"For the surfing," Chris maintains, though surfing in the Pacific Ocean off San Francisco is not what you would think, not at all like those beach movies based in LA. Up north here, the waves can be pretty good but it is bone-chillingly cold, even in a wet-suit, even in the dead of summer.

Zoë catches Chris performing in the local clubs, where he and his band, still called Silvertone, play every chance they can get, even at tiny clubs that hold less than 100 people. "He's a great performer," Zoë can quickly see, a born front man, not just as a singer but as a performer. "Indeed, this guy could be a stand-up comic! I'm sure he's going to be a star. I can see that aura...."

One night at the I-Beam, the hip underground club on Haight Street—in the heart of what is left of the hippie era, where there are zombied homeless kids all over the streets, interspersed by more Hare Krishna devotees than you ever suspected existed in all the country—Chris comes in with Howie Klein, head of 415 Records, to see Einstürzende Neubauten, the avant garde industrial band from Germany.

Chris hangs around Zoë even after Howie wanders off, "Probably because of the way I'm dressed tonight," Zoë thinks to herself, "but I wonder for how long. I can't see Chris Isaak appreciating this kind of music!"

And indeed, it's not long into their set of banging on "found instruments" (read: stuff salvaged from a local junk yard),. punctuated by Blixa Bargeld's guitar scratching and high-pitched howling in German, before Chris yelps, "Oh, my God, what a nightmare," and beats a hasty retreat from the club.

Time passes, the band keeps playing the little clubs, Zoë hears that John Fogerty (Credence Clearwater Revival) is in the Warners headquarters in Burbank and hears the record playing, and tells management they'd damned well better promote this guy!... but still Chris Isaak barely scrapes into the Top 200, then dies.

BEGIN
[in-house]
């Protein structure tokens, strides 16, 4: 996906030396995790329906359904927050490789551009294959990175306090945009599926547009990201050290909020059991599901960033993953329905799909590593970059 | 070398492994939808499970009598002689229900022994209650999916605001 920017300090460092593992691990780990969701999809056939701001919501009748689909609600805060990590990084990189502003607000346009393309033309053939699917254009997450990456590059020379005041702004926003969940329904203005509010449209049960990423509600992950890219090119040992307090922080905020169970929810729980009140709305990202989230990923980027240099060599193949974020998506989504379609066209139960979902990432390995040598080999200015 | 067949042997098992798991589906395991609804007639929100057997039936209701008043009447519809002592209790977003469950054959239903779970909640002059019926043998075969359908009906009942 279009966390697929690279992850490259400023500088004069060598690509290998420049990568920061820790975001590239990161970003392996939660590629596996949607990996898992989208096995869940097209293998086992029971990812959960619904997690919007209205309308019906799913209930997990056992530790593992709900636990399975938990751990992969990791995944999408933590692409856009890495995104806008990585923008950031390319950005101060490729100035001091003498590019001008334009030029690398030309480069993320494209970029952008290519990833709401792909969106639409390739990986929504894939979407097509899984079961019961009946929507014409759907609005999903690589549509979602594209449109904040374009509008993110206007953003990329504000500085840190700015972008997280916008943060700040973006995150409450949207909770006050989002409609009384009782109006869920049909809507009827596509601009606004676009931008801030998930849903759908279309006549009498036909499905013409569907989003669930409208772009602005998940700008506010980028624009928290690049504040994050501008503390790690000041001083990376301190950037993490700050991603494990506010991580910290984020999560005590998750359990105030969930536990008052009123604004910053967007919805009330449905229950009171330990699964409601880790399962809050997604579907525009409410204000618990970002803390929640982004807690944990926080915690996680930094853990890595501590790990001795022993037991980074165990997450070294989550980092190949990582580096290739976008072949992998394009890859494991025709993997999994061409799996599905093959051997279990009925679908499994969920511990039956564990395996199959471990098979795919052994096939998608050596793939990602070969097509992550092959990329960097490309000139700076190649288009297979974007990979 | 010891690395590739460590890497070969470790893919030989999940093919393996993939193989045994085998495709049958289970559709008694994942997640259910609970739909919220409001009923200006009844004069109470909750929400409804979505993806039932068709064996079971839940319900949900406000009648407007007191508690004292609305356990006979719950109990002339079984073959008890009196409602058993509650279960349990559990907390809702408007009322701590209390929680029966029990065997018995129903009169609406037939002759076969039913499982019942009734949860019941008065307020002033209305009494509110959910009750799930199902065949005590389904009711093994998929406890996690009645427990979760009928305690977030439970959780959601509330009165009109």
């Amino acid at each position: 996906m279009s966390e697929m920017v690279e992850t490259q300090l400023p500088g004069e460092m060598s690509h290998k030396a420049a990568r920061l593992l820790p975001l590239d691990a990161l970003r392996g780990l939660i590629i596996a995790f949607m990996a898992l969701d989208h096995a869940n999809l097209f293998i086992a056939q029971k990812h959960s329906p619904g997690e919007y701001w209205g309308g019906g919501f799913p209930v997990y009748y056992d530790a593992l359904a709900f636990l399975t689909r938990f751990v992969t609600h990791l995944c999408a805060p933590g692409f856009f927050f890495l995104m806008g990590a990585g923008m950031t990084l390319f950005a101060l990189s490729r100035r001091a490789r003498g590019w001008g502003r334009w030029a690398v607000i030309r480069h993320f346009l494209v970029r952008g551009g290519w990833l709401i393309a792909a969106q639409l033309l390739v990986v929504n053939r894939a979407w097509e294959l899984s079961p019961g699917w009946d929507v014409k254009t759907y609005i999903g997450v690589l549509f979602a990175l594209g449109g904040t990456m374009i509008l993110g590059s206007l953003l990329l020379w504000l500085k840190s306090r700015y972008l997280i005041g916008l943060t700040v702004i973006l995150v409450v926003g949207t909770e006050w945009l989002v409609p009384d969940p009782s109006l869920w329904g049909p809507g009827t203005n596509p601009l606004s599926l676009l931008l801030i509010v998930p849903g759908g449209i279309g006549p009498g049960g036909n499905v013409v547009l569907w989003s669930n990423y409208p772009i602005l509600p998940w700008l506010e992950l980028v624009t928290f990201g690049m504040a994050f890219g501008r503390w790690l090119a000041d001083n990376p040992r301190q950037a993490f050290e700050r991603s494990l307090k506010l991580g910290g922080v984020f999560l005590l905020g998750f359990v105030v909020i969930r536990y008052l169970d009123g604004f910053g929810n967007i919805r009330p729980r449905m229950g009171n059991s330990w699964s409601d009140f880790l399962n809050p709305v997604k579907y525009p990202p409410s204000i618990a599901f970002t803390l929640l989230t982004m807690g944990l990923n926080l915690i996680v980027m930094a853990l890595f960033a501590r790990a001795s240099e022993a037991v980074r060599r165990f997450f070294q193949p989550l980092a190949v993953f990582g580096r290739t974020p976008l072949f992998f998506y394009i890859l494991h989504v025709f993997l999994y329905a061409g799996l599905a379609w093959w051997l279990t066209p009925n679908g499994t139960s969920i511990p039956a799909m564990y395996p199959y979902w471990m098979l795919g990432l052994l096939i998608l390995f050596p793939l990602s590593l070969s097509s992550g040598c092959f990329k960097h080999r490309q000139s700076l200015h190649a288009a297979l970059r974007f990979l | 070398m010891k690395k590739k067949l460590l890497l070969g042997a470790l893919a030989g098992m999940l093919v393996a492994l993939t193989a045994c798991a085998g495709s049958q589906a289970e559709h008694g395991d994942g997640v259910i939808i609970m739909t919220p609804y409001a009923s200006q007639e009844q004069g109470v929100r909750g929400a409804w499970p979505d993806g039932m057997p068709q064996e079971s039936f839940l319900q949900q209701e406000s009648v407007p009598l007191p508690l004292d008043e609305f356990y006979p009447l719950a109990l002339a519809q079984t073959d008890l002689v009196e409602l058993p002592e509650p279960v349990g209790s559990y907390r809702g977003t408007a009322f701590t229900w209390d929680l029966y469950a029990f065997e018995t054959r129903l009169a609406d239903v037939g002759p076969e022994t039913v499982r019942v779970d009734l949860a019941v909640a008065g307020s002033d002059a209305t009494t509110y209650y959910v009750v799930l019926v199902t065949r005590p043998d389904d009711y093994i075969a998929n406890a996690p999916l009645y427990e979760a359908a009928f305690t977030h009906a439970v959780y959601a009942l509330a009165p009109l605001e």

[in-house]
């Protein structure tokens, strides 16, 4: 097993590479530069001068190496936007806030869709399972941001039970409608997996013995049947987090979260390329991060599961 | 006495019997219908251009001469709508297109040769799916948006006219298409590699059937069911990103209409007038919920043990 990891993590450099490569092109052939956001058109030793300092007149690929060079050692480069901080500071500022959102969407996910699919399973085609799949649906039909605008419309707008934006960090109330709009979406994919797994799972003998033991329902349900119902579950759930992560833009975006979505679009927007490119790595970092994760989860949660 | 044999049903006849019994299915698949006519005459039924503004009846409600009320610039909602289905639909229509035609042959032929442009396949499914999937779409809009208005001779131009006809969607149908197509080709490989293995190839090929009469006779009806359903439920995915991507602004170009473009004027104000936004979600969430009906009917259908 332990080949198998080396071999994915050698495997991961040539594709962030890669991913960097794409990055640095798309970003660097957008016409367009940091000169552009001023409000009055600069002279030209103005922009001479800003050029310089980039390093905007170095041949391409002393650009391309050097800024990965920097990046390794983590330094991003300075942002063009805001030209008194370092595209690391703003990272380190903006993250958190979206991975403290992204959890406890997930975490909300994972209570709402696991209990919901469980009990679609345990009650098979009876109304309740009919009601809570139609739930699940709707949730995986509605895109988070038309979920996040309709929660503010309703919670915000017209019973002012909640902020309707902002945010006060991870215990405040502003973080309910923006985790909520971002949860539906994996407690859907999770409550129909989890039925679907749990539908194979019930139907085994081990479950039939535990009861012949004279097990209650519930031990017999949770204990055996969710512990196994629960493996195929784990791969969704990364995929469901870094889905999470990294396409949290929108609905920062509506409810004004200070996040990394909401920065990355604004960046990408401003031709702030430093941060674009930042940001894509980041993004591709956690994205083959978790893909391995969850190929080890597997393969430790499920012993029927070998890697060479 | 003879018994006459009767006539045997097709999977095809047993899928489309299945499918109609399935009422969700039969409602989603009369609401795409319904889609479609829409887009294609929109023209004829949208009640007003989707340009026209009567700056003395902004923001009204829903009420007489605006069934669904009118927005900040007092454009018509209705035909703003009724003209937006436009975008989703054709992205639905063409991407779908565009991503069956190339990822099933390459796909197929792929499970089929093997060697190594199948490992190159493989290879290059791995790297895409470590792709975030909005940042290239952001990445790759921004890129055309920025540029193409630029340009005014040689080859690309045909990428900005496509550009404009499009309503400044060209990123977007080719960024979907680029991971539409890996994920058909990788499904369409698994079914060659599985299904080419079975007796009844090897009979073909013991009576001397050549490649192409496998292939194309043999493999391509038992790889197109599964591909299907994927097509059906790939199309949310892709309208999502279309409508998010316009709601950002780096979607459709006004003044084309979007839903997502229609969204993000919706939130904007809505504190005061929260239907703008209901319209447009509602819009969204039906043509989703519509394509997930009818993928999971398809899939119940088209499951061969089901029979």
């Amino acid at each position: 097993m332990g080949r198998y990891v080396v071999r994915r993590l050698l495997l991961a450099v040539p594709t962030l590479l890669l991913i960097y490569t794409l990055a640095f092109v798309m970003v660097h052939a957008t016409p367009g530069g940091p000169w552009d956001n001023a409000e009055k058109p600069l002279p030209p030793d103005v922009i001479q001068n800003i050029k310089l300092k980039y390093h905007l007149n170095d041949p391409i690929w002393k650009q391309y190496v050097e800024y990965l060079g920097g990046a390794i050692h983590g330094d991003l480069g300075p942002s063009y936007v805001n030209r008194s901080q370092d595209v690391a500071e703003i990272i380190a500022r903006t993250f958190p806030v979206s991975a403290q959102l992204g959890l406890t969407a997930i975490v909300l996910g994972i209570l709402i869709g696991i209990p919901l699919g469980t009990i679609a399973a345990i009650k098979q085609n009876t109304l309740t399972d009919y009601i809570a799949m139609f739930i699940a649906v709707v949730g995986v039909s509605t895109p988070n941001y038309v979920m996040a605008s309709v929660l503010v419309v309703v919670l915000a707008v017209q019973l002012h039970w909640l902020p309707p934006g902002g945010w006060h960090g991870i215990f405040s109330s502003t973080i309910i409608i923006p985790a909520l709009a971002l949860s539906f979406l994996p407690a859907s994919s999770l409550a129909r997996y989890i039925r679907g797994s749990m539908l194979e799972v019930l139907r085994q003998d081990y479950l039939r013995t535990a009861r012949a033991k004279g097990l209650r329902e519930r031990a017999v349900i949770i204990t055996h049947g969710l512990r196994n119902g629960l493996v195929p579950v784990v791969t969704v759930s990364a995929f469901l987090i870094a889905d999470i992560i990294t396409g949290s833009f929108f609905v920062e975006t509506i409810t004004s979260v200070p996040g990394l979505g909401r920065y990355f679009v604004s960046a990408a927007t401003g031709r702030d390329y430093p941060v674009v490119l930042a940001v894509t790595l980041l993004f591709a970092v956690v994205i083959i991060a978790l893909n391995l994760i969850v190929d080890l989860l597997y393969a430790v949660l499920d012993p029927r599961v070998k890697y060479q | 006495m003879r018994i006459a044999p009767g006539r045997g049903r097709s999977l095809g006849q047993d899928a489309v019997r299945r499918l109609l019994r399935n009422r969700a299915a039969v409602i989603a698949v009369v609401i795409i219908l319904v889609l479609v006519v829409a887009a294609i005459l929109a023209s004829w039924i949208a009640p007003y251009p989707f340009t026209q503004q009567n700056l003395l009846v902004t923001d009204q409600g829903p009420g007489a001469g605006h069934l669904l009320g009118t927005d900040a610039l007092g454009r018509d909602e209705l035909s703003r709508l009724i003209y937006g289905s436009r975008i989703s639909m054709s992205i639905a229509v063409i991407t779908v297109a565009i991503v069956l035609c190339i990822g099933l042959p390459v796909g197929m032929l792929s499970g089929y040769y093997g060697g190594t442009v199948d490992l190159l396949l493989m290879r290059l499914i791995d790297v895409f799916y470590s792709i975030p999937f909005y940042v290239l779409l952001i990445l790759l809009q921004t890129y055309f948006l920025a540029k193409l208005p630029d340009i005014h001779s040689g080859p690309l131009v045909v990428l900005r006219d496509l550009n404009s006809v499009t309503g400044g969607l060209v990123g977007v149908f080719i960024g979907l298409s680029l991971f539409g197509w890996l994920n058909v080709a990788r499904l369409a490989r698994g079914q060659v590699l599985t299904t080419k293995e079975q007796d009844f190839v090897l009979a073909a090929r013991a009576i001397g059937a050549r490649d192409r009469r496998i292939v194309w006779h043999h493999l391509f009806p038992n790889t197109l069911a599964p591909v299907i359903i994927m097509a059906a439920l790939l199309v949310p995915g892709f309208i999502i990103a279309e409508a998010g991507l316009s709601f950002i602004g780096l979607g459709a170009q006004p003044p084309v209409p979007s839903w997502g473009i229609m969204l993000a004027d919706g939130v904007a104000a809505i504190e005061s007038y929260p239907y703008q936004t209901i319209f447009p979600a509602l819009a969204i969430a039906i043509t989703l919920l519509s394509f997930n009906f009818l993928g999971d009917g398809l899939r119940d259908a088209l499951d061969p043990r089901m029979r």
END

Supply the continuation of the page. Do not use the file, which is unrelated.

More time passes and Zoë begins to think that this time she must've been wrong. "Weird," she muses, "when I see that light it always means they'll make it (albeit only for one record sometimes). But, I suppose I could've been wrong this time. Too bad."

Jimmy Wilsey & Chris Isaak c Pamela Gentile
Jimmy Wilsey & Chris Isaak
photo © Pamela Gentile
kind permission by Pamela Gentile

More times passes and the band's still playing local clubs in San Francisco, then Zoë gets an assignment from Guitar World magazine to write a small article on Jimmy Wilsey, the guitarist. She goes to the club at sound check time to interview him. But, it's virtually impossible because Chris will not stop trying to be the center of attention, constantly interrupting. What's funny on stage is not funny when trying to interview someone else. Besides, she senses serious tension, picks up a few little clues dropped here and there, that all is not well between Chris and Jimmy.

Still not getting the story she needs, and getting very frustrated because if she blows this first assignment from this magazine, she won't get a second chance, Zoë finally turns to Chris and snaps: "Would you please shut up! This is not your interview, it's Jimmy's!" Startled, Chris backs off, but only for a few moments. 

"Grrrr," Zoë thinks to herself as she leaves, "the editor is going to be pissed off, I couldn't get the technical info I had to have for this interview. And what's more, I'm sure after what I just did, Chris Isaak will never speak to me again either! If he ever does make it, that will most definitely count against me. Oh, well, can't win 'em all...."

But as she trudges out of the club in her new dress with the zipper all the way down the front, from the throat to the bottom hem, Chris comes up to her and says with a twinkle in his eye: "Do you know what that dress does to men?"

Relief flooding her 'cause she knows now all is forgiven, Zoë tosses her head and with a matching twinkle retorts: "Of course. Why do you think I bought it?"

And of course, as we all now know (thanks to "Baby Did a Bad, Bad Thing" in Eyes Wide Shut), Zoë's hunch that Chris Isaak would become a star has finally proven true. It just took a lot longer than expected.

Interview with Chris Isaak next